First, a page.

Burning Man festival organisers have detailed price hikes across two of its four ticket categories for the 2020 event, as well as acknowledging other changes following 2019’s ticketing debacle.

The event in the Nevada desert, which is scheduled to run between August 30 and September 7, has indicted that the cost of main sale tickets and directed group sale tickets will increase by $50 from last year to $475.

The main sale sells the most tickets and the directed group sale includes those who are “key contributors to Black Rock City (theme and mutant vehicle camps, art collectives, and core teams).” Organisers point to the annual increasing costs of building a “fully functioning temporary city in the desert” as the reason behind the hikes.

The festival at Black Rock City has also opted to increase vehicle passes to a $140 – a $100 rise from last year – to encourage car-pooling and use of the Burner Express.

Low-Income tickets will remain $210 each, and FOMO tickets will remain $1,400 each.

Organisers said in a statement: “There’s no perfect solution for an event where demand for access far outpaces availability of tickets, but we do our best to create a fair system that ensures a wide variety of people are able to participate in Black Rock City each year.”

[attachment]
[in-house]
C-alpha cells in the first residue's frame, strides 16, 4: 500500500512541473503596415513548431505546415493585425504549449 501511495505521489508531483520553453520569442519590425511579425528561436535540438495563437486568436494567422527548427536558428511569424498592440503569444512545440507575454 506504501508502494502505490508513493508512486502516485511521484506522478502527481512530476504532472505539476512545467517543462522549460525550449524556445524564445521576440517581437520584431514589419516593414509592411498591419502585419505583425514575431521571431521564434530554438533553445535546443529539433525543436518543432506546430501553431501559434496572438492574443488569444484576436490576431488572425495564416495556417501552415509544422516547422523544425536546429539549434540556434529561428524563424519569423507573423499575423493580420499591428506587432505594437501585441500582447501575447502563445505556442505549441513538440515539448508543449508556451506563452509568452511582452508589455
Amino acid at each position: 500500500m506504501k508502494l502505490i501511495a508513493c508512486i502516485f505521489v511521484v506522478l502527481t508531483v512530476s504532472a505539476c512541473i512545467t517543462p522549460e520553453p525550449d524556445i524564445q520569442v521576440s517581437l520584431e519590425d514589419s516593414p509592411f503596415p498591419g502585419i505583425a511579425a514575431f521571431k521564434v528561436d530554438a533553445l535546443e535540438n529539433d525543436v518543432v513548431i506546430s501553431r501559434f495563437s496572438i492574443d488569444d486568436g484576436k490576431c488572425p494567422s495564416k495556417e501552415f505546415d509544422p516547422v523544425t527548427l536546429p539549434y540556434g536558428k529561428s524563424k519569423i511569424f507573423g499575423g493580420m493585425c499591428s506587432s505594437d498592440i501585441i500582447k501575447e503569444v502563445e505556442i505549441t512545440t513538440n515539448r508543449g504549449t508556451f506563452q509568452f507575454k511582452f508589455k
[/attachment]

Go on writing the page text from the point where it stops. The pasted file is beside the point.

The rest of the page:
In 2019, Burning Man’s ticketing partner ShowClix apologised for “frustrating people trying to purchase tickets” during the festival’s main sale, during which 23,000 tickets were made available to the public.

Many people encountered several types of errors whilst trying to purchase tickets due to the high demand.

The Burning Man organisers said they have done “a thorough review of what happened and have taken steps to ensure this year goes more smoothly.”

Organisers said: “Our ticketing and technology teams have been hard at work exploring ways to ensure the stability of our systems and the efficiency and accountability of our fulfilment process, and to make the ticket-buying process less stressful and more equitable. We are giving careful consideration of what to change and what not to change to lessen risk and improve outcomes.”

Image: Bureau of Land Management